Sunday, August 13, 2006


Dry Bones shares my suspicions about the U.N. Security Council ceasefire resolution. The best that I can say about the situation is that it may never go into effect. If it does go into effect, and Israeli troops actually withdraw, neither the Lebanese Army nor the international forces (should they ever show up on the scene) will prevent Hezbollah from returning to their strongholds. Iran and Syria will quickly resupply all the missiles that have either been detroyed or launched at Israel.

On Friday night, at an "Oneg Shabat," I started to tell my friend Yossi, a native-born Israeli, that I had called on my blog for the resignation of Israeli Prime Minister Ehud Olmert. Before I could finish, he told me that in his view Olmert was the greatest Prime Minister in Israel's history. In Yossi's view, Olmert agreed to the ceasefire to save the lives of Israeli soldiers, because the IDF was not prepared to face the tactics and anti-tank weapons of Hezbollah. Yossi bet me lunch that in six weeks Hezbollah will either have disarmed or, having been absorbed into the Lebanese Army, would no longer present a threat to Israel. I very much hope to lose the bet, even though Yossi is a big eater and it will cost me. Sadly, I do not expect to lose the bet.

I should also add that Yossi supported the Oslo Accords and the unilateral withdrawal of Israel from Gaza, and indeed still defends both descisions. Please understand, my friend Yossi is a very intelligent person. He works for NASA's Jet Propulsion Laboratory and his work helps guide NASA interplanetary missions across space. He is quite literally a rocket scientist. So I guess that one can say, "Politics is not rocket science," but the meaning is the opposite of the conventional one.

Although this is a sad and depressing time, I do not believe that Hamas and Hezbollah will ultimately prevail. As reported in this story in the Jerusalem Post, the infamous Arab street already is trumpeting the ceasefire as the miliary defeat of Israel at the hands of the Hezbollah. At some point soon, having deluded themselves that they have actually defeated Israel on the battlefield (rather than in the world media and the halls of the Israeli Prime Minister's office, the U.N. and the U.S. State Department), the Arabs and Iran will try to press further against what they perceive is a wounded and weakened Israel, and move in for the kill. When Israel's citizens finally realize that they have no choice but to fight or be conquered, they will choose to fight, and they will choose a government who is willing to lead that fight to the end.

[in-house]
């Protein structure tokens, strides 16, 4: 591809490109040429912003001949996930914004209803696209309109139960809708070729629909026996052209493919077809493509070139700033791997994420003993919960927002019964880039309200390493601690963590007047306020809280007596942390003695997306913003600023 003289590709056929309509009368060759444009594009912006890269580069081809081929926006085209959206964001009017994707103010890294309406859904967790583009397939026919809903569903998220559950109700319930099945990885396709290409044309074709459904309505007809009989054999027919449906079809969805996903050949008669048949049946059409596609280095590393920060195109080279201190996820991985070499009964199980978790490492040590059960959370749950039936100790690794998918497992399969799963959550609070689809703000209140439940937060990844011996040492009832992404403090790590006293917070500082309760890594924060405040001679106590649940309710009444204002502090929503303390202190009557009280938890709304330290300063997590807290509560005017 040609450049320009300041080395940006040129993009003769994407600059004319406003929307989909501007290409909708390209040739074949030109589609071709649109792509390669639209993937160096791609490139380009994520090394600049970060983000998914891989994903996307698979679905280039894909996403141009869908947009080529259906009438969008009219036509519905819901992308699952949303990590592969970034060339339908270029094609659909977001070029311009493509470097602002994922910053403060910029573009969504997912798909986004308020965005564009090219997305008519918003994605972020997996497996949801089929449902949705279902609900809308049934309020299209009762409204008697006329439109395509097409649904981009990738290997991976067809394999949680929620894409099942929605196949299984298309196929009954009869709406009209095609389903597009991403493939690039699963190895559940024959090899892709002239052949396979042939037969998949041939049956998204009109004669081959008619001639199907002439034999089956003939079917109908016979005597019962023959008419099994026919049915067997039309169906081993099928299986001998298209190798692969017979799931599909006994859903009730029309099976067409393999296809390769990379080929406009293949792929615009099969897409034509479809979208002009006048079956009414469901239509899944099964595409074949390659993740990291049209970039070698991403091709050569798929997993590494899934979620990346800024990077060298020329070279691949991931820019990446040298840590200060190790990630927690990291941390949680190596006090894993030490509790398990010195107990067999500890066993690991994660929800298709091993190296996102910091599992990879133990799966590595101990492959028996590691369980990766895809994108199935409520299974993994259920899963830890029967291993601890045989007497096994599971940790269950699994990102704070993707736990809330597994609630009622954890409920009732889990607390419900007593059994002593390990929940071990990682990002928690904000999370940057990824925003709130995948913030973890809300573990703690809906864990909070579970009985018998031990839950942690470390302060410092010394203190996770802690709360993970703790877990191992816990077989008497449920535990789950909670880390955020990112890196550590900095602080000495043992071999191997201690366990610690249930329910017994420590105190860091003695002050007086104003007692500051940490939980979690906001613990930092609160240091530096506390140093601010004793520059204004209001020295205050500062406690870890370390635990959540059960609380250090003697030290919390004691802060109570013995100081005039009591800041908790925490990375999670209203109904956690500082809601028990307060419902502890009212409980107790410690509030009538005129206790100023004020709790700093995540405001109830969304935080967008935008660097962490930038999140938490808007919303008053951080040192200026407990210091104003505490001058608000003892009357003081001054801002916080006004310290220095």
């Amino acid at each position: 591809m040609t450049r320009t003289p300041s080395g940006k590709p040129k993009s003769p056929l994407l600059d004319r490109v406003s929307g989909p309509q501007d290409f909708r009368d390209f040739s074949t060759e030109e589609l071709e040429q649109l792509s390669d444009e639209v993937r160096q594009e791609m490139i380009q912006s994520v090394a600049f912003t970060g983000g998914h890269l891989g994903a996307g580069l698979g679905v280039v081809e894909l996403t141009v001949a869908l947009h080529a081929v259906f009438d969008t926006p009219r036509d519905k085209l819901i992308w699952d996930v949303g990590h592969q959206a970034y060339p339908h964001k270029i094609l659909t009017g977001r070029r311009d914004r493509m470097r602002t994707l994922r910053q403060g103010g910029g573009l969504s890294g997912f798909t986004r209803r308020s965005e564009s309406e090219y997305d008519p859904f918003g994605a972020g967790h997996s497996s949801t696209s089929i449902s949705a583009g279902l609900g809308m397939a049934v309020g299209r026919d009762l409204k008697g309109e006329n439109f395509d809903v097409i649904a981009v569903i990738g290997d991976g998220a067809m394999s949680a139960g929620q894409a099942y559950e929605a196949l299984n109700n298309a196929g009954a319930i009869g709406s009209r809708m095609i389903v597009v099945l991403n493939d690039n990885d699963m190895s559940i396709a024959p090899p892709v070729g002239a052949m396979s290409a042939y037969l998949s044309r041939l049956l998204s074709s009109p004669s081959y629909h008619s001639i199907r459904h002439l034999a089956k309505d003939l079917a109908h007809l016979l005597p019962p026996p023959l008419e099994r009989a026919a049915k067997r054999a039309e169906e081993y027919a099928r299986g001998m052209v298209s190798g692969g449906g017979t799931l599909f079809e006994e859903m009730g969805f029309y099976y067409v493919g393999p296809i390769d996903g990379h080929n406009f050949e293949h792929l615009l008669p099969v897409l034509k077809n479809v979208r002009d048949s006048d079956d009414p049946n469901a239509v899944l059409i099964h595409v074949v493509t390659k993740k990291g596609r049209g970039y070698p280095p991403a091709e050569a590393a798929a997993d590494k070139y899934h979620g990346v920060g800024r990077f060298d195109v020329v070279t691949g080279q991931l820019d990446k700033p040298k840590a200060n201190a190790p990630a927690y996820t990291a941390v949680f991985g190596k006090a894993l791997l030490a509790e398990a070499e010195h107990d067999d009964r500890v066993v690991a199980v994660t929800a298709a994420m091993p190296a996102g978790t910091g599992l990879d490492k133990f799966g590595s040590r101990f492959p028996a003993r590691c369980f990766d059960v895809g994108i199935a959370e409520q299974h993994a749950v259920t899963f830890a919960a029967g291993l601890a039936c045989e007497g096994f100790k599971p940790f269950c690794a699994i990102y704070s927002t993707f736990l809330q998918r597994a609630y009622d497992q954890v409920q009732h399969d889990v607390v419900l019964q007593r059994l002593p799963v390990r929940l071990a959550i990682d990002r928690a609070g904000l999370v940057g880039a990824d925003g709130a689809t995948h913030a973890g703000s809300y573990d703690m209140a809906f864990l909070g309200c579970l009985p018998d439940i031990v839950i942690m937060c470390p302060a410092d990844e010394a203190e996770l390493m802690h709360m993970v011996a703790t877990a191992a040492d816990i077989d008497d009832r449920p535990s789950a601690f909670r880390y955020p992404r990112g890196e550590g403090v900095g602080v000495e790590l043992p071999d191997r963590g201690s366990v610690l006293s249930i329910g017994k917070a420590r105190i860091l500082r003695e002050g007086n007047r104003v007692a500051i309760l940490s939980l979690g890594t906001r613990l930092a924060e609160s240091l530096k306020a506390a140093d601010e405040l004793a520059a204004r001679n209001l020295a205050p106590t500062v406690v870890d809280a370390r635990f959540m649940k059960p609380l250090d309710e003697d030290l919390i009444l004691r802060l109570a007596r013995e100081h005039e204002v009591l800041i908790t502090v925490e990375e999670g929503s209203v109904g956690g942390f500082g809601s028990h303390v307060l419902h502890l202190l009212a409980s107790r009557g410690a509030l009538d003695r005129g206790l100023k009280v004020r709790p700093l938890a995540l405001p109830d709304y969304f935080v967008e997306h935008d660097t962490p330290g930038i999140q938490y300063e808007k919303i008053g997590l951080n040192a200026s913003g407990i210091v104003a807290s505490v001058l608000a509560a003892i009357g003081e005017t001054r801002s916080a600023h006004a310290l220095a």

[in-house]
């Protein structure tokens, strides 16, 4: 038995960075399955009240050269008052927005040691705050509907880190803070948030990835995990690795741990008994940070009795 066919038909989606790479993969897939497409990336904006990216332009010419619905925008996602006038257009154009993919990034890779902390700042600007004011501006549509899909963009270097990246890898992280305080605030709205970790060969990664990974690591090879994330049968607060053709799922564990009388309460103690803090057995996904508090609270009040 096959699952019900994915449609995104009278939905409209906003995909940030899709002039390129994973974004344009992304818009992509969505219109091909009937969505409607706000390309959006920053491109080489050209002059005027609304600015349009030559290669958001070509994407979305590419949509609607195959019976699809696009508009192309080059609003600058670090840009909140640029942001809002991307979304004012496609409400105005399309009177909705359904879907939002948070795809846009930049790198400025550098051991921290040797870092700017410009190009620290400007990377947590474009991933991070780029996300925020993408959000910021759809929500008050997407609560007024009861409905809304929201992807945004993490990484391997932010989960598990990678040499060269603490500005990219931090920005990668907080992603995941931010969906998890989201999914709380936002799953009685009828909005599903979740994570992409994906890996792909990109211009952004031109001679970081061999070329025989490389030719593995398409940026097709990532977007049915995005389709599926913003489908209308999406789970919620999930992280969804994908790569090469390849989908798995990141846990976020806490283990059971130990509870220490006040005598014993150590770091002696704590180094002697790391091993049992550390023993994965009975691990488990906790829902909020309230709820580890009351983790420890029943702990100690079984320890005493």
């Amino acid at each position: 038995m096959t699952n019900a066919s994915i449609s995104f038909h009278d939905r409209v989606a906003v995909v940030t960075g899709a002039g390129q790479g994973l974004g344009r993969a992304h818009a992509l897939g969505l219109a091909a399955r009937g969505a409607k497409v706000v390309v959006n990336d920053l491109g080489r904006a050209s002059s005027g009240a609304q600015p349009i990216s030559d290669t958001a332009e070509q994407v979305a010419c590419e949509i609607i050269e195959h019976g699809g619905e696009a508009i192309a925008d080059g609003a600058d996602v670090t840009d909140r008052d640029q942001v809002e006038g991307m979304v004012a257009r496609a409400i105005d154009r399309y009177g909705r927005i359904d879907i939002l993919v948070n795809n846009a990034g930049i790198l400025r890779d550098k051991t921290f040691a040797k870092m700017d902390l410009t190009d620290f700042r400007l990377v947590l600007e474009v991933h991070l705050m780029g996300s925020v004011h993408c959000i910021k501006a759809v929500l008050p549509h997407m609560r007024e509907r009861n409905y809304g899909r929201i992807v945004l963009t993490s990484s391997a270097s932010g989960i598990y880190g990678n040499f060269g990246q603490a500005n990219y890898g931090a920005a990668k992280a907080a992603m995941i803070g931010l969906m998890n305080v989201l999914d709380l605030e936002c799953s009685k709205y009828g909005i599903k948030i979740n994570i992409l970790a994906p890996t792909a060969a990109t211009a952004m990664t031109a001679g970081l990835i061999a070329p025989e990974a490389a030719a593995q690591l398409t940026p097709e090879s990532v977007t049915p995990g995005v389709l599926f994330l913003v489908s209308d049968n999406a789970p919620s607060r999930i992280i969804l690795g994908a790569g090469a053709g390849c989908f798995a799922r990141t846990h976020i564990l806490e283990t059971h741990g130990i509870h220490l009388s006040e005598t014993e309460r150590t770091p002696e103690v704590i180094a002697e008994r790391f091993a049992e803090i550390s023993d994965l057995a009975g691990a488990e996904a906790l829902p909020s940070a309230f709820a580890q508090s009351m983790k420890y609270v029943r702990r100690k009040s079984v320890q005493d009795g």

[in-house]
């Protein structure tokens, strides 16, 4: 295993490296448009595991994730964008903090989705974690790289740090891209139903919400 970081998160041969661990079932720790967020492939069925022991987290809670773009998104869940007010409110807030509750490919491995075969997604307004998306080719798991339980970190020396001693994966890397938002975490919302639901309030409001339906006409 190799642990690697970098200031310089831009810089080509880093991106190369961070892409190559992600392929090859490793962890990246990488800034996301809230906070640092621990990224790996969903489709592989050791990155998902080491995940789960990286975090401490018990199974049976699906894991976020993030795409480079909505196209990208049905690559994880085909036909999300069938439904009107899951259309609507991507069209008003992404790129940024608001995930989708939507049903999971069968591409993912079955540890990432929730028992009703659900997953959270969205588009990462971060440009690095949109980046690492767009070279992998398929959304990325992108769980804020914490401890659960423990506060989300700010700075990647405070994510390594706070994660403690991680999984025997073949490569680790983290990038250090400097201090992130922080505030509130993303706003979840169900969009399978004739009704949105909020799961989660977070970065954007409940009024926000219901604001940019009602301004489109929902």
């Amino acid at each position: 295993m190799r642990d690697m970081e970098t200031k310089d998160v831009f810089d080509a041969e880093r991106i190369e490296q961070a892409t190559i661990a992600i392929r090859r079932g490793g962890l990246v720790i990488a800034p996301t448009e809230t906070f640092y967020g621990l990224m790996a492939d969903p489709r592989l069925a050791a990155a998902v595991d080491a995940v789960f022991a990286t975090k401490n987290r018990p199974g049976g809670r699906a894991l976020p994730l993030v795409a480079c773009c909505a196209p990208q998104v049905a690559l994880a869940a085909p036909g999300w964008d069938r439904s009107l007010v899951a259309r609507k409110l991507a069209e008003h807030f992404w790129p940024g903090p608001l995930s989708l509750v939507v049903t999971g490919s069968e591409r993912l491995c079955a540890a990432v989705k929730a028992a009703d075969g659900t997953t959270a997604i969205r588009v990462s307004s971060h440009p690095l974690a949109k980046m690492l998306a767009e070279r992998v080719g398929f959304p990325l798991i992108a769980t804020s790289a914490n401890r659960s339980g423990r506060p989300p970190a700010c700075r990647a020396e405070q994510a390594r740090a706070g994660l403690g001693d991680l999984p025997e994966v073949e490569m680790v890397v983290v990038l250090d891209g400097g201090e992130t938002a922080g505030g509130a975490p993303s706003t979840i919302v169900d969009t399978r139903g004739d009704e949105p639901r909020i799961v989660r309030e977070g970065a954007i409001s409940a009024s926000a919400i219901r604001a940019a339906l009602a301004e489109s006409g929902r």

That time may come sooner than one would expect. Yoni reports that Syria has begun removing removing land mines located in the zone between the Syrian and Israeli lines on the Golan Heights and has moved a tank formation into the area. There would be no defensive reason to remove those land mines; indeed, if Syria feared an Israeli attack, it would want them in place. However, if Syria is contemplating an attack to try to recapture the Golan Heights, it would have to clear the mines to allow its armor, vehicles and troops to pass through. I would hate to be a Syrian tank crew in such an assault; the Israeli Air Force would very quickly turn the tank column into a smoking junkyard. For that reason alone, such an attack would seem to be pure folly.

But perhaps Syria does not plan to act alone. The repeated announcements from Iranian President Ahmadinejad that Iran will respond to the U.S. concerning its nuclear program on August 22 has prompted Islamic scholar Bernard Lewis to speculate on what might be the significance of that date:

What is the significance of Aug. 22? This year, Aug. 22 corresponds, in the Islamic calendar, to the 27th day of the month of Rajab of the year 1427. This, by tradition, is the night when many Muslims commemorate the night flight of the prophet Muhammad on the winged horse Buraq, first to "the farthest mosque," usually identified with Jerusalem, and then to heaven and back (c.f., Koran XVII.1). This might well be deemed an appropriate date for the apocalyptic ending of Israel and if necessary of the world. It is far from certain that Mr. Ahmadinejad plans any such cataclysmic events precisely for Aug. 22. But it would be wise to bear the possibility in mind.

Is Syria therefore planning an assault across the Golan Heights to coincide with some sort of Iranian nuclear attack on Israel, perhaps by missile, or perhaps a small atomic device or "dirty bomb" to be set off by a suicide jihadist already inside Israel? One hopes that Israel's security and military leaders have given adequate attention to the possibility.


Blogger Pondering American said...

I think the right ting happened. The key is now to get a force that is real army on that border.

I suppose it came down to this for me. If that Government was not standing In Lebanon at the end of the day then it would been a defeat for Israel. Hezbullah would had gladly taken battle field defeats to take effective total control of the govt. That could not happen. Israel would never have occupied all of Lebanon. In fact an argument could have been made that this wasnt the engagement ot do it.

I am hopeful but all depends on that force and getting the LEbonses on that border 

Posted by jh

Sunday, August 13, 2006 11:14:00 PM  
Anonymous Blue Buffoon said...

Dean Barnett, writing at Hugh Hewitt's blog, shares your pessimism about the "silver-lining" approach to the cease-fire that some in the U.S., and more importantly, Israel are taking. Peace in Our Time Watch - Blown Opportunities

I'd like to be more optimistic, but don't find reason to be--especially given the world's reaction when Israel had the temerity to respond seriously to Hezbollah's provocations.

Posted by BlueBuffoon

Monday, August 14, 2006 10:48:00 AM  

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